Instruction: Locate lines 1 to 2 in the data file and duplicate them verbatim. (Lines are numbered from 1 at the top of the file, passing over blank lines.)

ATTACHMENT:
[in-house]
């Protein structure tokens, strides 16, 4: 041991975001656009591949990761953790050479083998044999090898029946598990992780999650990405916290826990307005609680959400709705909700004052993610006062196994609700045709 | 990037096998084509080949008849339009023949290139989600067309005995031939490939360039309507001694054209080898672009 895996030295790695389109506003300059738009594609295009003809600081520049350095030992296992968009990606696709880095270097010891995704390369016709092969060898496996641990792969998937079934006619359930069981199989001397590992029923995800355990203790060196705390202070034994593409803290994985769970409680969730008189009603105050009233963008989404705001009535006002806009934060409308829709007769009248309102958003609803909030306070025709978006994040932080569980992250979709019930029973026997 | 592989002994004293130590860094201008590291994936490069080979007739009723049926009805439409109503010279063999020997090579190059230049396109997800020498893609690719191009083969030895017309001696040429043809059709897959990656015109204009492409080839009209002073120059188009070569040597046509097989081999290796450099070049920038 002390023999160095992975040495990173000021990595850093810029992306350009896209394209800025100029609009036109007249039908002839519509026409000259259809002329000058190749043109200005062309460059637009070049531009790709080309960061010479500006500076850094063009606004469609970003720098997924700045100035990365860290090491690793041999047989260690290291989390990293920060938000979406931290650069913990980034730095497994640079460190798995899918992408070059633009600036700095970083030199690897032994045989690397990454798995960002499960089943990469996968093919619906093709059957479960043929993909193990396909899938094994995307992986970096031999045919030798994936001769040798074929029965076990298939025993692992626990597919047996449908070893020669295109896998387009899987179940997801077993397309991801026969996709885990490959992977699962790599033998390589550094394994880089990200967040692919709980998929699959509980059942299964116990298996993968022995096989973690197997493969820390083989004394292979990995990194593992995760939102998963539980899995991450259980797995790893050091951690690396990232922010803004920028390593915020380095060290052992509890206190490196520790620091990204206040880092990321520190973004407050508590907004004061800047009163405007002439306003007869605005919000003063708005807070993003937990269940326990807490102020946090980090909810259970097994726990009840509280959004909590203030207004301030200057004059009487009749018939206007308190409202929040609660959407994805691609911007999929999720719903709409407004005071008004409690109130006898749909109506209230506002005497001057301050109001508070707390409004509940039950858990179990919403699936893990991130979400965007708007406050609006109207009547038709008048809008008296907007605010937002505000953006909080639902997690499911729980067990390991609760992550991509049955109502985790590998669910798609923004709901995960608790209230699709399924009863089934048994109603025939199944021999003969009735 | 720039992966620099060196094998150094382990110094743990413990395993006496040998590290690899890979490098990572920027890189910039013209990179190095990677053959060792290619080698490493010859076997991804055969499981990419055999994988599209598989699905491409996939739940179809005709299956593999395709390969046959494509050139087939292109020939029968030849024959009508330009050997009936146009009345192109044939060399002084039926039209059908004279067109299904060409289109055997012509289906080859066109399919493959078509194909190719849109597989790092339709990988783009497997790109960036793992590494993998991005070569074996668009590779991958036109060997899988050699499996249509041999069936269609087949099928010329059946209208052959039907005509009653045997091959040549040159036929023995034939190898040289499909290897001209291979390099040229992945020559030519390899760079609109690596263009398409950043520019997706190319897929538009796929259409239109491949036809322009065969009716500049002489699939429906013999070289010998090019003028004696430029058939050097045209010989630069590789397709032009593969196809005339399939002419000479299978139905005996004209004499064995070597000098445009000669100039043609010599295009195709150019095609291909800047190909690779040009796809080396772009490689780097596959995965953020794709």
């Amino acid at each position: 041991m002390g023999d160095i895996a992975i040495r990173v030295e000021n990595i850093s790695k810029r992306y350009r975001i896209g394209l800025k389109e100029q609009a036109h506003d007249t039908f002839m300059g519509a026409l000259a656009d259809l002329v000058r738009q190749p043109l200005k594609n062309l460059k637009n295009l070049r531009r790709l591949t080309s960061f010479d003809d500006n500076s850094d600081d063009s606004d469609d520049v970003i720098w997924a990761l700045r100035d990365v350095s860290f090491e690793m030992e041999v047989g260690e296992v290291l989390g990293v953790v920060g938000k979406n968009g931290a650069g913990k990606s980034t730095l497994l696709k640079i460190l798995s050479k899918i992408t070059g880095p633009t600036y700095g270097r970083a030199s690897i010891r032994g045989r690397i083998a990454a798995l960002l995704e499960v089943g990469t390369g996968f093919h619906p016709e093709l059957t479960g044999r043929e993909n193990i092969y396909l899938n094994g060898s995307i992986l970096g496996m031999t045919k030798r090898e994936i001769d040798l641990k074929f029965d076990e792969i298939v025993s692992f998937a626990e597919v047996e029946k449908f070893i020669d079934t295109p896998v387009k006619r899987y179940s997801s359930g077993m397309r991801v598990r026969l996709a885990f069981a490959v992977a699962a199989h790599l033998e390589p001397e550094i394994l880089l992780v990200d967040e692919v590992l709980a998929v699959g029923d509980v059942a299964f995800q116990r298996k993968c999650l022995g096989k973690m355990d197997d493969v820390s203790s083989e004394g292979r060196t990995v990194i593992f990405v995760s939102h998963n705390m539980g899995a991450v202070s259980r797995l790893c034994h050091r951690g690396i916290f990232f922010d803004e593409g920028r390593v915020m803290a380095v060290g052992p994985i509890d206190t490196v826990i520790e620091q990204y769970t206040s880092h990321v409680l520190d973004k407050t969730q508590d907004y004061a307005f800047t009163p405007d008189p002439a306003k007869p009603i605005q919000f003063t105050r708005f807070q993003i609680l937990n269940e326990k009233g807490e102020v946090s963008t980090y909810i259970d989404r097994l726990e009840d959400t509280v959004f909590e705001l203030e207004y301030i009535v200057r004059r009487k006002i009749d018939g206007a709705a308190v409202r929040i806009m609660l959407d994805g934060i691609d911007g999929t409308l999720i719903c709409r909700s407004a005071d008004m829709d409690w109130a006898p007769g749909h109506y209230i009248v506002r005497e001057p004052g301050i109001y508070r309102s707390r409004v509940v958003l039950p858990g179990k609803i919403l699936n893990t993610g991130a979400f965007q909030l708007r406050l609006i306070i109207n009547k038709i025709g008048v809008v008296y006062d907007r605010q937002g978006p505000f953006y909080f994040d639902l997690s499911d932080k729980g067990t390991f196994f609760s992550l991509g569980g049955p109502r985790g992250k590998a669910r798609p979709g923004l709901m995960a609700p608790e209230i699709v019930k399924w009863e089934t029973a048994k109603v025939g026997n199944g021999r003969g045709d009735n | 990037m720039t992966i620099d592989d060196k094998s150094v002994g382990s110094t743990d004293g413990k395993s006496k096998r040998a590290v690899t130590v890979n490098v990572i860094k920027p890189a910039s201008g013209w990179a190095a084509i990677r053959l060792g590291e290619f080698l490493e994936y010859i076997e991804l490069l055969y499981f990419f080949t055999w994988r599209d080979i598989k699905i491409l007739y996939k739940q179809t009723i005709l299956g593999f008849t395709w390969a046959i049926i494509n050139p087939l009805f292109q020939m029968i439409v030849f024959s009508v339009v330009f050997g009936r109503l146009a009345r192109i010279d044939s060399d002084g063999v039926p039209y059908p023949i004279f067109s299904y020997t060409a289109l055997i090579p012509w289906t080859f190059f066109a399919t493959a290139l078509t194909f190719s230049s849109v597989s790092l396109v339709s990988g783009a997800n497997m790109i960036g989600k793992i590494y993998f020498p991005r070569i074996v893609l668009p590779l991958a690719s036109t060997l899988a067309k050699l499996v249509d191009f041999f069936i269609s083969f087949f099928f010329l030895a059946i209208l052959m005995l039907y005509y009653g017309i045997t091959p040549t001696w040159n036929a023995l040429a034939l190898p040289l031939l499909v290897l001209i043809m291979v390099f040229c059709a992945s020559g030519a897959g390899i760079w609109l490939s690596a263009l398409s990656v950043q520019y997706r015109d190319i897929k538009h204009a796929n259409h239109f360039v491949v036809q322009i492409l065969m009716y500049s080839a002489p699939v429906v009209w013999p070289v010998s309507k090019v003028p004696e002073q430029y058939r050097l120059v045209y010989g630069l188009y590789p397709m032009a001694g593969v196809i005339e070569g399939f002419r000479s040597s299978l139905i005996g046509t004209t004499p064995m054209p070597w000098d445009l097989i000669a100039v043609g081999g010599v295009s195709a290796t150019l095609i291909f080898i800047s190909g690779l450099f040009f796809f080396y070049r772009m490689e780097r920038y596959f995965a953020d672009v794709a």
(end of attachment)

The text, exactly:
[in-house]
């Protein structure tokens, strides 16, 4: 041991975001656009591949990761953790050479083998044999090898029946598990992780999650990405916290826990307005609680959400709705909700004052993610006062196994609700045709 | 990037096998084509080949008849339009023949290139989600067309005995031939490939360039309507001694054209080898672009 895996030295790695389109506003300059738009594609295009003809600081520049350095030992296992968009990606696709880095270097010891995704390369016709092969060898496996641990792969998937079934006619359930069981199989001397590992029923995800355990203790060196705390202070034994593409803290994985769970409680969730008189009603105050009233963008989404705001009535006002806009934060409308829709007769009248309102958003609803909030306070025709978006994040932080569980992250979709019930029973026997 | 592989002994004293130590860094201008590291994936490069080979007739009723049926009805439409109503010279063999020997090579190059230049396109997800020498893609690719191009083969030895017309001696040429043809059709897959990656015109204009492409080839009209002073120059188009070569040597046509097989081999290796450099070049920038 002390023999160095992975040495990173000021990595850093810029992306350009896209394209800025100029609009036109007249039908002839519509026409000259259809002329000058190749043109200005062309460059637009070049531009790709080309960061010479500006500076850094063009606004469609970003720098997924700045100035990365860290090491690793041999047989260690290291989390990293920060938000979406931290650069913990980034730095497994640079460190798995899918992408070059633009600036700095970083030199690897032994045989690397990454798995960002499960089943990469996968093919619906093709059957479960043929993909193990396909899938094994995307992986970096031999045919030798994936001769040798074929029965076990298939025993692992626990597919047996449908070893020669295109896998387009899987179940997801077993397309991801026969996709885990490959992977699962790599033998390589550094394994880089990200967040692919709980998929699959509980059942299964116990298996993968022995096989973690197997493969820390083989004394292979990995990194593992995760939102998963539980899995991450259980797995790893050091951690690396990232922010803004920028390593915020380095060290052992509890206190490196520790620091990204206040880092990321520190973004407050508590907004004061800047009163405007002439306003007869605005919000003063708005807070993003937990269940326990807490102020946090980090909810259970097994726990009840509280959004909590203030207004301030200057004059009487009749018939206007308190409202929040609660959407994805691609911007999929999720719903709409407004005071008004409690109130006898749909109506209230506002005497001057301050109001508070707390409004509940039950858990179990919403699936893990991130979400965007708007406050609006109207009547038709008048809008008296907007605010937002505000953006909080639902997690499911729980067990390991609760992550991509049955109502985790590998669910798609923004709901995960608790209230699709399924009863089934048994109603025939199944021999003969009735 | 720039992966620099060196094998150094382990110094743990413990395993006496040998590290690899890979490098990572920027890189910039013209990179190095990677053959060792290619080698490493010859076997991804055969499981990419055999994988599209598989699905491409996939739940179809005709299956593999395709390969046959494509050139087939292109020939029968030849024959009508330009050997009936146009009345192109044939060399002084039926039209059908004279067109299904060409289109055997012509289906080859066109399919493959078509194909190719849109597989790092339709990988783009497997790109960036793992590494993998991005070569074996668009590779991958036109060997899988050699499996249509041999069936269609087949099928010329059946209208052959039907005509009653045997091959040549040159036929023995034939190898040289499909290897001209291979390099040229992945020559030519390899760079609109690596263009398409950043520019997706190319897929538009796929259409239109491949036809322009065969009716500049002489699939429906013999070289010998090019003028004696430029058939050097045209010989630069590789397709032009593969196809005339399939002419000479299978139905005996004209004499064995070597000098445009000669100039043609010599295009195709150019095609291909800047190909690779040009796809080396772009490689780097596959995965953020794709």